Role As Pole StarFurther information: Pole star
Because in the current era α UMi lies nearly in a direct line with the axis of the Earth's rotation "above" the North Pole—the north celestial pole—Polaris stands almost motionless in the sky, and all the stars of the Northern sky appear to rotate around it. Therefore, it makes an excellent fixed point from which to draw measurements for celestial navigation and for astrometry. The moving of Polaris towards, and in the future away from, the celestial pole, is due to the precession of the equinoxes. The celestial pole will move away from α UMi after the 21st century, passing close by Gamma Cephei by about the 41st century. Historically, the celestial pole was close to Thuban around 2500 BC., and during Classical Antiquity, it was closer to Kochab (β UMi) than to α UMi. It was about the same angular distance from either β UMi than to α UMi by the end of Late Antiquity. The Greek navigator Pytheas in ca. 320 BC described the celestial pole as devoid of stars. However, as one of the brighter stars close to the celestial pole, Polaris was used for navigation at least from Late Antiquity, and described as αει φανης "always visible" by Stobaeus (5th century). α UMi could reasonably be described as stella polaris from about the High Middle Ages.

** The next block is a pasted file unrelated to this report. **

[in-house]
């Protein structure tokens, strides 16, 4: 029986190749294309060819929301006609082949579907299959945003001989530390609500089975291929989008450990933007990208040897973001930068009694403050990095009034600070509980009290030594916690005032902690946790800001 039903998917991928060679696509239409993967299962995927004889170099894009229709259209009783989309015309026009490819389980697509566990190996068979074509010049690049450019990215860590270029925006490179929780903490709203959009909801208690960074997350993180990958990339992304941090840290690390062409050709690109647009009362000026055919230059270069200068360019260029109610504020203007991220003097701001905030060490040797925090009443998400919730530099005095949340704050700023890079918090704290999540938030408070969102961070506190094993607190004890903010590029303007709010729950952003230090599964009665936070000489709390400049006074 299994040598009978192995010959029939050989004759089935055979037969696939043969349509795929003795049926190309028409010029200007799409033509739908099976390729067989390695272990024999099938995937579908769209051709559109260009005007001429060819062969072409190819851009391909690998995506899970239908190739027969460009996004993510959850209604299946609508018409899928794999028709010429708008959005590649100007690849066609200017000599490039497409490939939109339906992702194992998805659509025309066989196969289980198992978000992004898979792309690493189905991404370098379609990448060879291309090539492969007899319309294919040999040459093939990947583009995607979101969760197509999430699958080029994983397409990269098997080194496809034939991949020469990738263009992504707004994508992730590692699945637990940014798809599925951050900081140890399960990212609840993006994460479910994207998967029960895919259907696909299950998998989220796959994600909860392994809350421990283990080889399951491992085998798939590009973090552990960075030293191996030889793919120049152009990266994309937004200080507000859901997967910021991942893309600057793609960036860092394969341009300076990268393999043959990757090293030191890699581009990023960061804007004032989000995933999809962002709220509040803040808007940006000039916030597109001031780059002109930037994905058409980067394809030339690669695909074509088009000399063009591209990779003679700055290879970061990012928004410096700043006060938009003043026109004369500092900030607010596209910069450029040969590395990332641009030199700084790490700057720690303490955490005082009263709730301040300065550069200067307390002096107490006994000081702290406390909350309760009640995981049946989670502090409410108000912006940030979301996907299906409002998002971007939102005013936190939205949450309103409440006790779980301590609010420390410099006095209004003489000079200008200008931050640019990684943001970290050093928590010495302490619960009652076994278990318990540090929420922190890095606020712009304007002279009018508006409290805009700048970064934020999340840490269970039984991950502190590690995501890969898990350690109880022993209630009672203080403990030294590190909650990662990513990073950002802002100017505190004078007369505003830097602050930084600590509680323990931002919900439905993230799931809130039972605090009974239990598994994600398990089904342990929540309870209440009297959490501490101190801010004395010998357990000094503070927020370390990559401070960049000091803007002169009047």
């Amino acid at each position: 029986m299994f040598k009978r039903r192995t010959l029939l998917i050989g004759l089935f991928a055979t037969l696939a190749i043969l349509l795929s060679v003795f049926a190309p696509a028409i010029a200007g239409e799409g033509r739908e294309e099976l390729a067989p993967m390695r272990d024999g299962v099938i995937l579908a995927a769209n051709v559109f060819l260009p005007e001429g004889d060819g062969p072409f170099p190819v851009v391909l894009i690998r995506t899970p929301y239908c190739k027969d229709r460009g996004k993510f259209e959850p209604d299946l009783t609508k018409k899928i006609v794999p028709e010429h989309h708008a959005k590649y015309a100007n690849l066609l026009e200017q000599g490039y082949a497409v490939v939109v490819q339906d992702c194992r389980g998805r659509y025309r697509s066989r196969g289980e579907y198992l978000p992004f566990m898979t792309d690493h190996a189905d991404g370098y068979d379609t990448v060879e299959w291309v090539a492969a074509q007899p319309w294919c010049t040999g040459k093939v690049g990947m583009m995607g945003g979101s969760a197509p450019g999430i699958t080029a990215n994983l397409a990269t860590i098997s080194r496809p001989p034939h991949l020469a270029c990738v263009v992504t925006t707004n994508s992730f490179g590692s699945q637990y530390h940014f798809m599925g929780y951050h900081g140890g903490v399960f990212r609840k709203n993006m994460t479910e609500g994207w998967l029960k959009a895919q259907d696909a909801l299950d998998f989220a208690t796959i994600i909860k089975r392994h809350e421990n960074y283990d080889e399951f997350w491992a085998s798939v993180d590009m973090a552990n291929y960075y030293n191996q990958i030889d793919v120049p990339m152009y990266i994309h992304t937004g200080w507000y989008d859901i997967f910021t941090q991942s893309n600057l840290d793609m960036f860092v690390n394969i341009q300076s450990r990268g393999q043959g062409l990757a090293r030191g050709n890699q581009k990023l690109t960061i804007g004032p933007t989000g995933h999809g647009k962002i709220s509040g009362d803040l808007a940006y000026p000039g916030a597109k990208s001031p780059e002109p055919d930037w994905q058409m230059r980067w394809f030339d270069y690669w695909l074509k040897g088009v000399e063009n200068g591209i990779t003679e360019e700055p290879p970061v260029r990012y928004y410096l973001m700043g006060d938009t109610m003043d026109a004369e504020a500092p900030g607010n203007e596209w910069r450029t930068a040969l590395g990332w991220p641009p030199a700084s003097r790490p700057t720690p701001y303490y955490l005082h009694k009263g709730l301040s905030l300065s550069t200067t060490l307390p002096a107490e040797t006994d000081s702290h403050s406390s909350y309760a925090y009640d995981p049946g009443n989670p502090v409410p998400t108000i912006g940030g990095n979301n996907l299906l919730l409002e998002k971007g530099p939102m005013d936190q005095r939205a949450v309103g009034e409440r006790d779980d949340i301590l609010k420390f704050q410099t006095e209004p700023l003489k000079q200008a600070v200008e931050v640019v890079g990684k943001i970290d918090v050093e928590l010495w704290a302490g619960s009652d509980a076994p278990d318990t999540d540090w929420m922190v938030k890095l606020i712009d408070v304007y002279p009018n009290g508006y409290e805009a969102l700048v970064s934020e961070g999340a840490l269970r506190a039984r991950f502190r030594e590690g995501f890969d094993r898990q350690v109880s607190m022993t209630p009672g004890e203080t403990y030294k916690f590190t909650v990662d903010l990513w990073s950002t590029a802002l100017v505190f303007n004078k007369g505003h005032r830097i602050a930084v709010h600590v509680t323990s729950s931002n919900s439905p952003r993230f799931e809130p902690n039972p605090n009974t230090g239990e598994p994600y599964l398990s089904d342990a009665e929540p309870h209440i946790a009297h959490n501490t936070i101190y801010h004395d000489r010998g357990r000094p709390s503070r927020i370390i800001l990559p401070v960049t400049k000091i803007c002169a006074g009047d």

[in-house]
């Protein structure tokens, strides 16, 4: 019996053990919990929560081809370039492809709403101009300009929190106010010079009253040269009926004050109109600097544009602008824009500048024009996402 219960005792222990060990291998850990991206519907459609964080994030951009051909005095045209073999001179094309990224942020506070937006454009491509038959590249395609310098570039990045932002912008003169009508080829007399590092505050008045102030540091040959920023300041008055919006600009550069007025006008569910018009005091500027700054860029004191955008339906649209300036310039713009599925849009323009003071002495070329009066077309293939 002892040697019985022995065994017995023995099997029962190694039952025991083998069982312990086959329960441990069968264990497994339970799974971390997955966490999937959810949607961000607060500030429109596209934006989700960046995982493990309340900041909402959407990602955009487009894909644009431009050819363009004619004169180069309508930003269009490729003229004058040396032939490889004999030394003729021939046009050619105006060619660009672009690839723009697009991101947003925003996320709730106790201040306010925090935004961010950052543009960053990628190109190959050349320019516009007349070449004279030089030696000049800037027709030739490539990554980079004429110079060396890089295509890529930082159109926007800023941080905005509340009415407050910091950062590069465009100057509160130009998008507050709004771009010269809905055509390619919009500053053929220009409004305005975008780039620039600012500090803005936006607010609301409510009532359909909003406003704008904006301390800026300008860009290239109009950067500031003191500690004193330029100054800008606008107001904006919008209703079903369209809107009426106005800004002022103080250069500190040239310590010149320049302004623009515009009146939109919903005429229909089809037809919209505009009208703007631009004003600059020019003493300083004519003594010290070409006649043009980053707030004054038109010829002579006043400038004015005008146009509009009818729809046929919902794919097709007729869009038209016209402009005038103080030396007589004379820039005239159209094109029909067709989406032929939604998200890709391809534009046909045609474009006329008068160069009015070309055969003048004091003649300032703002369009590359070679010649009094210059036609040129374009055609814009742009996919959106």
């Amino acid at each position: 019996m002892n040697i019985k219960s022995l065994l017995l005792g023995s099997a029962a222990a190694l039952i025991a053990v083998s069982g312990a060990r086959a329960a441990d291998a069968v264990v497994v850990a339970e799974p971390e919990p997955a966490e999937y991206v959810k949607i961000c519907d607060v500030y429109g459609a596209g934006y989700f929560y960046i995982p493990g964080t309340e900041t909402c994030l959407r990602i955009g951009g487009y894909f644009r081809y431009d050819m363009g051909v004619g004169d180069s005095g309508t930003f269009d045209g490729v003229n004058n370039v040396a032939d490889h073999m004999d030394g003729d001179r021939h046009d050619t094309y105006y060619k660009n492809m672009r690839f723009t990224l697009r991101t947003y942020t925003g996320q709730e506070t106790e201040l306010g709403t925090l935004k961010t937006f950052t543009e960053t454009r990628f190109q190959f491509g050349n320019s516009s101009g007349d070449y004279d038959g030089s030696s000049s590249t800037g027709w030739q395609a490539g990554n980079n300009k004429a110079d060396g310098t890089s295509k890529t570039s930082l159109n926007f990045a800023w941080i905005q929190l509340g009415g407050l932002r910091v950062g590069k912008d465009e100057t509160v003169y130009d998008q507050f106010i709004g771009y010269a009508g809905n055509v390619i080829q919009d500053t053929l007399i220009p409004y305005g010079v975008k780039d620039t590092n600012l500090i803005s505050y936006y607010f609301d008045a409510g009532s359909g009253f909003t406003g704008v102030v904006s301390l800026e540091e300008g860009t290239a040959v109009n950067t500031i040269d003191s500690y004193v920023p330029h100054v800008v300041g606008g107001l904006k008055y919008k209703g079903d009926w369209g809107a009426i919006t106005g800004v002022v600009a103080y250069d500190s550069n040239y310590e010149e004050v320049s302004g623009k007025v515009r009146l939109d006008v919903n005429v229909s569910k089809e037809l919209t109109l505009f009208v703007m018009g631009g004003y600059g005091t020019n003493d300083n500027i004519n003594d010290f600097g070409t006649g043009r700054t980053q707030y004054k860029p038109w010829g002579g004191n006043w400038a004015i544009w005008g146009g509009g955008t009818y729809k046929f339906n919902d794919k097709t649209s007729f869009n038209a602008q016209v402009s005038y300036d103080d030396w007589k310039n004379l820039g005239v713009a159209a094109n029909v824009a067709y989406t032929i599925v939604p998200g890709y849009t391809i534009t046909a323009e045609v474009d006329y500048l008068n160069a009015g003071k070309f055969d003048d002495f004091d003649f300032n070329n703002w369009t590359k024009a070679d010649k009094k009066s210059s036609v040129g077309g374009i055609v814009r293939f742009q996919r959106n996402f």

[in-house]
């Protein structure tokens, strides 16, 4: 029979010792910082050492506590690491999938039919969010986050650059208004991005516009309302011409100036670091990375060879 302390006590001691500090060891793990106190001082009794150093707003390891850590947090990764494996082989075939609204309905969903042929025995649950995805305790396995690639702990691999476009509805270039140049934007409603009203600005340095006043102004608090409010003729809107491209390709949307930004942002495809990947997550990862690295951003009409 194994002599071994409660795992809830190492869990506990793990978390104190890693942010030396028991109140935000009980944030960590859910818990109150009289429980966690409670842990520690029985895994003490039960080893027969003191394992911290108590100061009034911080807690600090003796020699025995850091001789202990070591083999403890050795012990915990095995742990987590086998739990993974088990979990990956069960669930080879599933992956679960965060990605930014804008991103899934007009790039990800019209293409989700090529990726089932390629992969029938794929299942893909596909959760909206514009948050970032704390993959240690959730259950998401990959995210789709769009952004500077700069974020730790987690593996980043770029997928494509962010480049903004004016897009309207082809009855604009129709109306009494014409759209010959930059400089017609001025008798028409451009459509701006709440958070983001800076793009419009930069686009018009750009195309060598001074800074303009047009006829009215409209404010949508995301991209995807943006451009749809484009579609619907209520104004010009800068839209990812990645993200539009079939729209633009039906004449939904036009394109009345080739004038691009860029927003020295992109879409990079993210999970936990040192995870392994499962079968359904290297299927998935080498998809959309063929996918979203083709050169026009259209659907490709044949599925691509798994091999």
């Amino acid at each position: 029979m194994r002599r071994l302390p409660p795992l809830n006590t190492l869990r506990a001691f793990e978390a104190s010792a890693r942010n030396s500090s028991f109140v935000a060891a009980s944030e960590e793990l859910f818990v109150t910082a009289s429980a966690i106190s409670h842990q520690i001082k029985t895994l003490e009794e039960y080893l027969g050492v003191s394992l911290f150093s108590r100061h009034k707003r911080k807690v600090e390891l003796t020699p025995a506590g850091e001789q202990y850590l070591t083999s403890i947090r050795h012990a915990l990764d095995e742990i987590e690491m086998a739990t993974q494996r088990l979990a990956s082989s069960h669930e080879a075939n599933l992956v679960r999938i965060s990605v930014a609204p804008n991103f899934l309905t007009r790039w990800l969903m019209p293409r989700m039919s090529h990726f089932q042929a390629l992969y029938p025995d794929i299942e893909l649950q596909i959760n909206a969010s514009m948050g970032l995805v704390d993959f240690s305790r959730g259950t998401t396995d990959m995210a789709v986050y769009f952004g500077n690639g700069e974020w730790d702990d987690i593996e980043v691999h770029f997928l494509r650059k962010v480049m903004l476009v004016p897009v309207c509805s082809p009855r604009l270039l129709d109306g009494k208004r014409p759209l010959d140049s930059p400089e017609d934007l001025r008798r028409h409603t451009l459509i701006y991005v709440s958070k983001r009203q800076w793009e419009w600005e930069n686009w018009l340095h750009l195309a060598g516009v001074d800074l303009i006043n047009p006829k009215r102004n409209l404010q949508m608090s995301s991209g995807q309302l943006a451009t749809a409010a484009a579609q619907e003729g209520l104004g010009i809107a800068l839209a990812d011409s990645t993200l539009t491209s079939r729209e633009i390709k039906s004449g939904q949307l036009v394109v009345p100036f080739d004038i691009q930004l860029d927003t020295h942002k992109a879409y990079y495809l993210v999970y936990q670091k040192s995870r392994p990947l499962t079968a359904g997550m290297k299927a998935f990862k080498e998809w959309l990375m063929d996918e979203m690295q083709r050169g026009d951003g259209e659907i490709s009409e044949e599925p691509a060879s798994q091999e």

In more recent history it was referenced in Nathaniel Bowditch's 1802 book, The American Practical Navigator, where it is listed as one of the navigational stars. At present, Polaris is 0.7° away from the pole of rotation (1.4 times the Moon disc) and hence revolves around the pole in a small circle 1½° in diameter. Only twice during every sidereal day does Polaris accurately define the true north azimuth; the rest of the time it is slightly displaced to East or West, and to bearing must be corrected using tables or a rough rule of thumb. The best approximate was made using the leading edge of the "Big Dipper" asterism in the constellation Ursa Major as a point of reference. The leading edge (defined by the stars Dubhe and Merak) was referenced to a clock face, and the true azimuth of Polaris worked out for different latitudes.
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